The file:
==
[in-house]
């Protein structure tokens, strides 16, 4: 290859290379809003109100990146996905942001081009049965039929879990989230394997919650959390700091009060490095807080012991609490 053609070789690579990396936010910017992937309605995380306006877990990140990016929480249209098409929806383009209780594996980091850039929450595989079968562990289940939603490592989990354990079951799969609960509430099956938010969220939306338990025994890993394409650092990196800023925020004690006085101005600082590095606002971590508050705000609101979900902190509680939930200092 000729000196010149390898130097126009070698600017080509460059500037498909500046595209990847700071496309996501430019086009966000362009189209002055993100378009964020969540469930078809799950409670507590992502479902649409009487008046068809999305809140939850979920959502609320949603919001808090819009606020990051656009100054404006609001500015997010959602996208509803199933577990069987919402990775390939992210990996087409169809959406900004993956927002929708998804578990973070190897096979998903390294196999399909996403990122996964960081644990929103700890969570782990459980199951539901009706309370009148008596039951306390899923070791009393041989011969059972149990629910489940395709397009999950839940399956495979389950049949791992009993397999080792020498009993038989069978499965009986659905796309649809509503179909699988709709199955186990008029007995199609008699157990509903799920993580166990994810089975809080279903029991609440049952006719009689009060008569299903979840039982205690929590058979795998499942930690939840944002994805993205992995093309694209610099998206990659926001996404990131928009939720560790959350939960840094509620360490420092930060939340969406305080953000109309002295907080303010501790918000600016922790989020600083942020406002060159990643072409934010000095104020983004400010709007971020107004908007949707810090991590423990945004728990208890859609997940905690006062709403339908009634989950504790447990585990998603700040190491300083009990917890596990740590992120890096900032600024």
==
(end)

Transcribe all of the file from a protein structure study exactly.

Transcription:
[in-house]
């Protein structure tokens, strides 16, 4: 290859290379809003109100990146996905942001081009049965039929879990989230394997919650959390700091009060490095807080012991609490 053609070789690579990396936010910017992937309605995380306006877990990140990016929480249209098409929806383009209780594996980091850039929450595989079968562990289940939603490592989990354990079951799969609960509430099956938010969220939306338990025994890993394409650092990196800023925020004690006085101005600082590095606002971590508050705000609101979900902190509680939930200092 000729000196010149390898130097126009070698600017080509460059500037498909500046595209990847700071496309996501430019086009966000362009189209002055993100378009964020969540469930078809799950409670507590992502479902649409009487008046068809999305809140939850979920959502609320949603919001808090819009606020990051656009100054404006609001500015997010959602996208509803199933577990069987919402990775390939992210990996087409169809959406900004993956927002929708998804578990973070190897096979998903390294196999399909996403990122996964960081644990929103700890969570782990459980199951539901009706309370009148008596039951306390899923070791009393041989011969059972149990629910489940395709397009999950839940399956495979389950049949791992009993397999080792020498009993038989069978499965009986659905796309649809509503179909699988709709199955186990008029007995199609008699157990509903799920993580166990994810089975809080279903029991609440049952006719009689009060008569299903979840039982205690929590058979795998499942930690939840944002994805993205992995093309694209610099998206990659926001996404990131928009939720560790959350939960840094509620360490420092930060939340969406305080953000109309002295907080303010501790918000600016922790989020600083942020406002060159990643072409934010000095104020983004400010709007971020107004908007949707810090991590423990945004728990208890859609997940905690006062709403339908009634989950504790447990585990998603700040190491300083009990917890596990740590992120890096900032600024």